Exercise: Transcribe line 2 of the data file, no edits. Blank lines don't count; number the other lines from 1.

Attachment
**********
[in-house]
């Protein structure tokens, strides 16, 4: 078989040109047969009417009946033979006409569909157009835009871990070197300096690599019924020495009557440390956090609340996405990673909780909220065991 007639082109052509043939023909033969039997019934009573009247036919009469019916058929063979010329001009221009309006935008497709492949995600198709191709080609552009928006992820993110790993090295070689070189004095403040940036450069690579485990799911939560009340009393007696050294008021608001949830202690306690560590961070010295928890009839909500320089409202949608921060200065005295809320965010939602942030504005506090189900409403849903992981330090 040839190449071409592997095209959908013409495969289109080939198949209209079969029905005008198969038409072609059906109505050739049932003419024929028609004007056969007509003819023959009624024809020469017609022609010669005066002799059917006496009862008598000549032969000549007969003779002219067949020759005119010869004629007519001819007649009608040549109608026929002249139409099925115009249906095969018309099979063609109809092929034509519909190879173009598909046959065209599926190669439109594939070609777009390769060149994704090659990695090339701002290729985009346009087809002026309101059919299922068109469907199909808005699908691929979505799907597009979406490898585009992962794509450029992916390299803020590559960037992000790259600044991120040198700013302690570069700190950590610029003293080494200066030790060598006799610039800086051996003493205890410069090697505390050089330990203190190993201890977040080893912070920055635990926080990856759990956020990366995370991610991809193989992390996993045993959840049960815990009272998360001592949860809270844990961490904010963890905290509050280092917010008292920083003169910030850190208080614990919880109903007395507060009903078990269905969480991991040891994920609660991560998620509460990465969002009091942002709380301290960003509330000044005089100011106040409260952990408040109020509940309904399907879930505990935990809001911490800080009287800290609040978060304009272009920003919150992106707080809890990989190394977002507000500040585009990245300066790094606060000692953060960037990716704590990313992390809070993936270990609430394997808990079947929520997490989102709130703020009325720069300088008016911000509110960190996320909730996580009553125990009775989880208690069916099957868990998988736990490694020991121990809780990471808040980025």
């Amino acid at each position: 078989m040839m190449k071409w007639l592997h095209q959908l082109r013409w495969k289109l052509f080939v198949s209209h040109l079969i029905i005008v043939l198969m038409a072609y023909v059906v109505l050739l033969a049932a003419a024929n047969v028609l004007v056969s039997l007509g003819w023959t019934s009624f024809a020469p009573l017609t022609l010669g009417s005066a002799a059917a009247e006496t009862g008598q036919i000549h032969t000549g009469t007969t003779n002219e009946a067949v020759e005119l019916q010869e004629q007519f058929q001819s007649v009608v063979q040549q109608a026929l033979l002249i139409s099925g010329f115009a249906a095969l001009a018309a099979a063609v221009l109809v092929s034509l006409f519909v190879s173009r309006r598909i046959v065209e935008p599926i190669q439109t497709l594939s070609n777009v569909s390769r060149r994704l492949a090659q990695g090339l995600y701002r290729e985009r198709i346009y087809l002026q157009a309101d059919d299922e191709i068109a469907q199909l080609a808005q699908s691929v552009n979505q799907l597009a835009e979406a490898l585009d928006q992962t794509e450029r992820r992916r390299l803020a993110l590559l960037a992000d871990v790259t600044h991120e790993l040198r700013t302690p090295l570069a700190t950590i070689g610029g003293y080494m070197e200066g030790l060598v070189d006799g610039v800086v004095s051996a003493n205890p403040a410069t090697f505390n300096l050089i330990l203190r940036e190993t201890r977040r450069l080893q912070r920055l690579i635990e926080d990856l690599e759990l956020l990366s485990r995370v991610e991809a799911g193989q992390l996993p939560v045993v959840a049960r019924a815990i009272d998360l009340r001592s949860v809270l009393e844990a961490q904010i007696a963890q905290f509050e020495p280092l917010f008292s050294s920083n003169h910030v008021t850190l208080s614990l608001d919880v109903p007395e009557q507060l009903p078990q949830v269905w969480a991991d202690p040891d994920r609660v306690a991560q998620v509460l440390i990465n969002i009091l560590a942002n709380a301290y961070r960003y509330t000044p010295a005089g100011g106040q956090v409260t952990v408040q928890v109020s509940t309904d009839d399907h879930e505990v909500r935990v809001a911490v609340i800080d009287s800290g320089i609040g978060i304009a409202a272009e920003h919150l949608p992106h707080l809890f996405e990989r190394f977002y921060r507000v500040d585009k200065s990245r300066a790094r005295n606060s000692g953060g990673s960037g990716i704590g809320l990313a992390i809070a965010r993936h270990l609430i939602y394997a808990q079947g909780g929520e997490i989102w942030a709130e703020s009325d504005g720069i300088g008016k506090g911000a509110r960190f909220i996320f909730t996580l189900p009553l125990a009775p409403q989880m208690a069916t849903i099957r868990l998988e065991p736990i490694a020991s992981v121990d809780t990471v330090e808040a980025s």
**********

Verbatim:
């Protein structure tokens, strides 16, 4: 078989040109047969009417009946033979006409569909157009835009871990070197300096690599019924020495009557440390956090609340996405990673909780909220065991 007639082109052509043939023909033969039997019934009573009247036919009469019916058929063979010329001009221009309006935008497709492949995600198709191709080609552009928006992820993110790993090295070689070189004095403040940036450069690579485990799911939560009340009393007696050294008021608001949830202690306690560590961070010295928890009839909500320089409202949608921060200065005295809320965010939602942030504005506090189900409403849903992981330090 040839190449071409592997095209959908013409495969289109080939198949209209079969029905005008198969038409072609059906109505050739049932003419024929028609004007056969007509003819023959009624024809020469017609022609010669005066002799059917006496009862008598000549032969000549007969003779002219067949020759005119010869004629007519001819007649009608040549109608026929002249139409099925115009249906095969018309099979063609109809092929034509519909190879173009598909046959065209599926190669439109594939070609777009390769060149994704090659990695090339701002290729985009346009087809002026309101059919299922068109469907199909808005699908691929979505799907597009979406490898585009992962794509450029992916390299803020590559960037992000790259600044991120040198700013302690570069700190950590610029003293080494200066030790060598006799610039800086051996003493205890410069090697505390050089330990203190190993201890977040080893912070920055635990926080990856759990956020990366995370991610991809193989992390996993045993959840049960815990009272998360001592949860809270844990961490904010963890905290509050280092917010008292920083003169910030850190208080614990919880109903007395507060009903078990269905969480991991040891994920609660991560998620509460990465969002009091942002709380301290960003509330000044005089100011106040409260952990408040109020509940309904399907879930505990935990809001911490800080009287800290609040978060304009272009920003919150992106707080809890990989190394977002507000500040585009990245300066790094606060000692953060960037990716704590990313992390809070993936270990609430394997808990079947929520997490989102709130703020009325720069300088008016911000509110960190996320909730996580009553125990009775989880208690069916099957868990998988736990490694020991121990809780990471808040980025």